Soldiers recall the conditions their 'forgotten army' endured in Salonika, where the main threats were malaria and dysentery.
Before the last survivors of the First World War passed away, the memories of many of those who fought it were captured in sound recordings. Speakers recall in great detail as though it were yesterday the conditions of the trenches, the brutality of the battlefield, the experience of seeing their first casualty and hearing their first shell, their daily and nightly routines, and their psychological state in the face of so much trauma. The Imperial War Museum's holdings include a major oral history resource of remarkable recordings made in the 1980s and early 1990s with the remaining survivors of the conflict. The interviews were done not for immediate use or broadcast, but because it was felt that this diminishing resource, that could never be replenished, would be of unique value in the future. Among the BBC's extensive collection of archive featuring first hand recollections of the conflict a century ago are the interviews recorded for the 1964 TV series 'The Great War', which vividly bring to life the human experience of those fighting and living through the war. In a unique partnership between the Imperial War Museums and the BBC, the two sound archive collections are brought together for the first time in this Radio 4 series. 'Voices of the First World War', a fifty-part series which began in Autumn 2014, broadcasts many of these recordings for the first time, and will run in short seasons throughout the commemorative period, tracking the course of the war.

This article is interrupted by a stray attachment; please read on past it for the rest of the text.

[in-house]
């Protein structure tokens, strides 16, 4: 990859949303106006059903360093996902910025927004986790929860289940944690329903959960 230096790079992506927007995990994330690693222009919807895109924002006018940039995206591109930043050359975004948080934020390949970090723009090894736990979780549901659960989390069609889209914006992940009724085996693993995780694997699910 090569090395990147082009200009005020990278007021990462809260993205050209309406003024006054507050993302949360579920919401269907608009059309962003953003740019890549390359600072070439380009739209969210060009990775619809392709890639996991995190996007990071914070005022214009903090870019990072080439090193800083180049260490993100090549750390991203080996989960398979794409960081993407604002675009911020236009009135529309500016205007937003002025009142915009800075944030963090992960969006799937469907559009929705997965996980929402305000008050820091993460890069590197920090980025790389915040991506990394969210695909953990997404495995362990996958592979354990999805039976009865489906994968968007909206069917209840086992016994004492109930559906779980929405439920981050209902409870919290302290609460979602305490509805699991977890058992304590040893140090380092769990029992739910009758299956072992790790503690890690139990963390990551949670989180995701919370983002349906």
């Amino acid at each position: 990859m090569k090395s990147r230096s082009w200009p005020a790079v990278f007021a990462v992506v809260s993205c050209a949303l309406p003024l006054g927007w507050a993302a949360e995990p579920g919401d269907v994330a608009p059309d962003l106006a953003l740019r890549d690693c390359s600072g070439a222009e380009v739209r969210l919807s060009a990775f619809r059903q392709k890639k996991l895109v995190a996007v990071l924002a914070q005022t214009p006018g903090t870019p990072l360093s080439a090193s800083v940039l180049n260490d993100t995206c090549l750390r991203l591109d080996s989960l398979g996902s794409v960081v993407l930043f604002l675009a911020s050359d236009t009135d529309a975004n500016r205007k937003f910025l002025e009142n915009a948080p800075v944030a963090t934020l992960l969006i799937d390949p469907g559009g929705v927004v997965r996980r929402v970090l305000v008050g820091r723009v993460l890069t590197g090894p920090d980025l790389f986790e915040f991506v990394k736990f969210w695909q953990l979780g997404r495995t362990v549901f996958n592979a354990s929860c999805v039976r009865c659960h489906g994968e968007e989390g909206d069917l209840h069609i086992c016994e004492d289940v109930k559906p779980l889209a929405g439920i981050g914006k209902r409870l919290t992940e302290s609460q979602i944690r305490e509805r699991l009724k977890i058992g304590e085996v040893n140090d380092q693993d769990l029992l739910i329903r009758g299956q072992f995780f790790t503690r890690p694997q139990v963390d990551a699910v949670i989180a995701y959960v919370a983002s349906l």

Presented by Dan Snow, the second five programmes to be broadcast this year look at the events of 1915, including veterans' memories of their first trips home on leave, the rise of U-Boat attacks, the disastrous Battle of Loos, and the experiences of those fighting on the Eastern Front as the war expanded, in Salonika and Mesopotamia.
In this fourth programme of the series, Dan Snow brings together recollections by soldiers of the conditions they endured in Salonika, where they considered themselves a forgotten army, and the main threats were malaria and dysentery.